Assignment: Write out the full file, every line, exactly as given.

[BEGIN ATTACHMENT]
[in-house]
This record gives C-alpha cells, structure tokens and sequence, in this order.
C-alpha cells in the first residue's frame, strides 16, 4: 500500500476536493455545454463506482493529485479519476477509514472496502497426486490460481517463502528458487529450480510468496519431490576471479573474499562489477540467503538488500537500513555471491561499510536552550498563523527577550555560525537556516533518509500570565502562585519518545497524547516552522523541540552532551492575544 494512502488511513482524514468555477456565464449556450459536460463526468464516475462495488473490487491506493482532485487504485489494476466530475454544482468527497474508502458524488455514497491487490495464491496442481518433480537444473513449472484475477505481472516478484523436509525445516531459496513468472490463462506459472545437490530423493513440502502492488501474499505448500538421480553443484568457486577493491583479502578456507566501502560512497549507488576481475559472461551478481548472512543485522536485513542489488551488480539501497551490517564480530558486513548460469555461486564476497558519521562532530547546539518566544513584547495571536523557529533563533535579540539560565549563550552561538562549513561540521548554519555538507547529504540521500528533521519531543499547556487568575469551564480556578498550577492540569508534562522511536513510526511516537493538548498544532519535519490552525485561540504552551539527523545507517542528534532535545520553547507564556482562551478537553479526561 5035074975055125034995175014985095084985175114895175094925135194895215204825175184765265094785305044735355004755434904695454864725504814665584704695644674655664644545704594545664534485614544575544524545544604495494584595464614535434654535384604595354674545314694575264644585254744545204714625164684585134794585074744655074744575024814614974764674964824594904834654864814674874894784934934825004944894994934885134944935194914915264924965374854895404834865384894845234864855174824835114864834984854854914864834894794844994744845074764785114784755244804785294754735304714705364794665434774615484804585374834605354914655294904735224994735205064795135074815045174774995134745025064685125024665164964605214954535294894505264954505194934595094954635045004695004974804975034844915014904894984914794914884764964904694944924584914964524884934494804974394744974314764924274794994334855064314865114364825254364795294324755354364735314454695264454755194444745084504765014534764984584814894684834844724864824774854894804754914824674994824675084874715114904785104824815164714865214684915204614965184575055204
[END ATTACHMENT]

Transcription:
[in-house]
This record gives C-alpha cells, structure tokens and sequence, in this order.
C-alpha cells in the first residue's frame, strides 16, 4: 500500500476536493455545454463506482493529485479519476477509514472496502497426486490460481517463502528458487529450480510468496519431490576471479573474499562489477540467503538488500537500513555471491561499510536552550498563523527577550555560525537556516533518509500570565502562585519518545497524547516552522523541540552532551492575544 494512502488511513482524514468555477456565464449556450459536460463526468464516475462495488473490487491506493482532485487504485489494476466530475454544482468527497474508502458524488455514497491487490495464491496442481518433480537444473513449472484475477505481472516478484523436509525445516531459496513468472490463462506459472545437490530423493513440502502492488501474499505448500538421480553443484568457486577493491583479502578456507566501502560512497549507488576481475559472461551478481548472512543485522536485513542489488551488480539501497551490517564480530558486513548460469555461486564476497558519521562532530547546539518566544513584547495571536523557529533563533535579540539560565549563550552561538562549513561540521548554519555538507547529504540521500528533521519531543499547556487568575469551564480556578498550577492540569508534562522511536513510526511516537493538548498544532519535519490552525485561540504552551539527523545507517542528534532535545520553547507564556482562551478537553479526561 5035074975055125034995175014985095084985175114895175094925135194895215204825175184765265094785305044735355004755434904695454864725504814665584704695644674655664644545704594545664534485614544575544524545544604495494584595464614535434654535384604595354674545314694575264644585254744545204714625164684585134794585074744655074744575024814614974764674964824594904834654864814674874894784934934825004944894994934885134944935194914915264924965374854895404834865384894845234864855174824835114864834984854854914864834894794844994744845074764785114784755244804785294754735304714705364794665434774615484804585374834605354914655294904735224994735205064795135074815045174774995134745025064685125024665164964605214954535294894505264954505194934595094954635045004695004974804975034844915014904894984914794914884764964904694944924584914964524884934494804974394744974314764924274794994334855064314865114364825254364795294324755354364735314454695264454755194444745084504765014534764984584814894684834844724864824774854894804754914824674994824675084874715114904785104824815164714865214684915204614965184575055204